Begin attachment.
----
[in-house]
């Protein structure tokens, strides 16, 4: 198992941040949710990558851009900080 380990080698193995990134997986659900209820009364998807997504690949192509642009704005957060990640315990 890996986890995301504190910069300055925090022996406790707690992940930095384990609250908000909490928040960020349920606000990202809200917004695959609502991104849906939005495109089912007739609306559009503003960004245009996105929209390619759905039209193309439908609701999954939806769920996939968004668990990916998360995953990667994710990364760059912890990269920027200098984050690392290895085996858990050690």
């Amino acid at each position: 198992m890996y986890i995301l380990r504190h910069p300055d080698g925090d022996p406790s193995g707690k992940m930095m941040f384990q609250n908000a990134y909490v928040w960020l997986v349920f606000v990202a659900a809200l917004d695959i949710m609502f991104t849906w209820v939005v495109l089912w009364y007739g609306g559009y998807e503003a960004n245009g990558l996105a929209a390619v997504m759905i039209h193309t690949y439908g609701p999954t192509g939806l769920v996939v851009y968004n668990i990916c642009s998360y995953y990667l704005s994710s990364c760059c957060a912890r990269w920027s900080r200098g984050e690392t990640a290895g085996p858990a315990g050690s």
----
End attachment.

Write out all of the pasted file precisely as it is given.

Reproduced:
[in-house]
């Protein structure tokens, strides 16, 4: 198992941040949710990558851009900080 380990080698193995990134997986659900209820009364998807997504690949192509642009704005957060990640315990 890996986890995301504190910069300055925090022996406790707690992940930095384990609250908000909490928040960020349920606000990202809200917004695959609502991104849906939005495109089912007739609306559009503003960004245009996105929209390619759905039209193309439908609701999954939806769920996939968004668990990916998360995953990667994710990364760059912890990269920027200098984050690392290895085996858990050690």
């Amino acid at each position: 198992m890996y986890i995301l380990r504190h910069p300055d080698g925090d022996p406790s193995g707690k992940m930095m941040f384990q609250n908000a990134y909490v928040w960020l997986v349920f606000v990202a659900a809200l917004d695959i949710m609502f991104t849906w209820v939005v495109l089912w009364y007739g609306g559009y998807e503003a960004n245009g990558l996105a929209a390619v997504m759905i039209h193309t690949y439908g609701p999954t192509g939806l769920v996939v851009y968004n668990i990916c642009s998360y995953y990667l704005s994710s990364c760059c957060a912890r990269w920027s900080r200098g984050e690392t990640a290895g085996p858990a315990g050690s």